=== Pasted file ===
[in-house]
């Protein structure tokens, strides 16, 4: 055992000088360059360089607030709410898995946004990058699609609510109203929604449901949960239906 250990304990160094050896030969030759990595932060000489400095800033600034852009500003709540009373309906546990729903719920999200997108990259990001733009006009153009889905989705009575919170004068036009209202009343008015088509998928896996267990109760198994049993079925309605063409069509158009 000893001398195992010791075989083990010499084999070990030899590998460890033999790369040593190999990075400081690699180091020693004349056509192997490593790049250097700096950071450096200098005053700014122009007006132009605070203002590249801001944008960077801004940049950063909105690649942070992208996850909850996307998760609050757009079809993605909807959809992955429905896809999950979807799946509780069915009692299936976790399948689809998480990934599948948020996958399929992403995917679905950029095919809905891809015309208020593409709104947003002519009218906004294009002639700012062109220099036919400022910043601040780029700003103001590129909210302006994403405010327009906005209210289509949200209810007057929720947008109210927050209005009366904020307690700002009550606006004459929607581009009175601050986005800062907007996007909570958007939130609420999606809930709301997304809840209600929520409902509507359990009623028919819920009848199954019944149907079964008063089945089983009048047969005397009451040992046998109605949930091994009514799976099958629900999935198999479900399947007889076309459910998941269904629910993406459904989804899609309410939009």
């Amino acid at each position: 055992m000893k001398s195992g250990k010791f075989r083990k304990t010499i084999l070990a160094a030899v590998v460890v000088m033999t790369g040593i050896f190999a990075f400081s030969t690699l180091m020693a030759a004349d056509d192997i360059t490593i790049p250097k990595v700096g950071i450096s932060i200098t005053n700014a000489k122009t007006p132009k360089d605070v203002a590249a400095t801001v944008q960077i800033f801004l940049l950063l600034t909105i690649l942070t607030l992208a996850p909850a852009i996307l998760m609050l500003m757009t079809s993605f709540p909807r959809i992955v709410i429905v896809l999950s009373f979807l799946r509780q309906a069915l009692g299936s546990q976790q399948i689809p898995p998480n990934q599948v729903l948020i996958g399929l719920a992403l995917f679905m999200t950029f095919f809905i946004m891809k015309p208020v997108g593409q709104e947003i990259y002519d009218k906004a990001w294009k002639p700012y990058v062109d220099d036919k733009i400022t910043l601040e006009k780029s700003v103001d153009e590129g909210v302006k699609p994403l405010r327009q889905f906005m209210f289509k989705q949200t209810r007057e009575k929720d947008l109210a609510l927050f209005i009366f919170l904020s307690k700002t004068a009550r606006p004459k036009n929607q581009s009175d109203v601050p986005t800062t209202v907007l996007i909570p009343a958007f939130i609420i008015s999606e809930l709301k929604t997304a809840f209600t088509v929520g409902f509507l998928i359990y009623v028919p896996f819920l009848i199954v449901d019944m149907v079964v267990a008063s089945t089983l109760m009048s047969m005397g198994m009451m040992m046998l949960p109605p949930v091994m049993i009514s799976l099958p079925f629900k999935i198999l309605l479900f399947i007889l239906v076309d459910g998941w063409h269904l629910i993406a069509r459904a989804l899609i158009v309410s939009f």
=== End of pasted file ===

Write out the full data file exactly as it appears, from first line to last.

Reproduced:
[in-house]
């Protein structure tokens, strides 16, 4: 055992000088360059360089607030709410898995946004990058699609609510109203929604449901949960239906 250990304990160094050896030969030759990595932060000489400095800033600034852009500003709540009373309906546990729903719920999200997108990259990001733009006009153009889905989705009575919170004068036009209202009343008015088509998928896996267990109760198994049993079925309605063409069509158009 000893001398195992010791075989083990010499084999070990030899590998460890033999790369040593190999990075400081690699180091020693004349056509192997490593790049250097700096950071450096200098005053700014122009007006132009605070203002590249801001944008960077801004940049950063909105690649942070992208996850909850996307998760609050757009079809993605909807959809992955429905896809999950979807799946509780069915009692299936976790399948689809998480990934599948948020996958399929992403995917679905950029095919809905891809015309208020593409709104947003002519009218906004294009002639700012062109220099036919400022910043601040780029700003103001590129909210302006994403405010327009906005209210289509949200209810007057929720947008109210927050209005009366904020307690700002009550606006004459929607581009009175601050986005800062907007996007909570958007939130609420999606809930709301997304809840209600929520409902509507359990009623028919819920009848199954019944149907079964008063089945089983009048047969005397009451040992046998109605949930091994009514799976099958629900999935198999479900399947007889076309459910998941269904629910993406459904989804899609309410939009």
């Amino acid at each position: 055992m000893k001398s195992g250990k010791f075989r083990k304990t010499i084999l070990a160094a030899v590998v460890v000088m033999t790369g040593i050896f190999a990075f400081s030969t690699l180091m020693a030759a004349d056509d192997i360059t490593i790049p250097k990595v700096g950071i450096s932060i200098t005053n700014a000489k122009t007006p132009k360089d605070v203002a590249a400095t801001v944008q960077i800033f801004l940049l950063l600034t909105i690649l942070t607030l992208a996850p909850a852009i996307l998760m609050l500003m757009t079809s993605f709540p909807r959809i992955v709410i429905v896809l999950s009373f979807l799946r509780q309906a069915l009692g299936s546990q976790q399948i689809p898995p998480n990934q599948v729903l948020i996958g399929l719920a992403l995917f679905m999200t950029f095919f809905i946004m891809k015309p208020v997108g593409q709104e947003i990259y002519d009218k906004a990001w294009k002639p700012y990058v062109d220099d036919k733009i400022t910043l601040e006009k780029s700003v103001d153009e590129g909210v302006k699609p994403l405010r327009q889905f906005m209210f289509k989705q949200t209810r007057e009575k929720d947008l109210a609510l927050f209005i009366f919170l904020s307690k700002t004068a009550r606006p004459k036009n929607q581009s009175d109203v601050p986005t800062t209202v907007l996007i909570p009343a958007f939130i609420i008015s999606e809930l709301k929604t997304a809840f209600t088509v929520g409902f509507l998928i359990y009623v028919p896996f819920l009848i199954v449901d019944m149907v079964v267990a008063s089945t089983l109760m009048s047969m005397g198994m009451m040992m046998l949960p109605p949930v091994m049993i009514s799976l099958p079925f629900k999935i198999l309605l479900f399947i007889l239906v076309d459910g998941w063409h269904l629910i993406a069509r459904a989804l899609i158009v309410s939009f």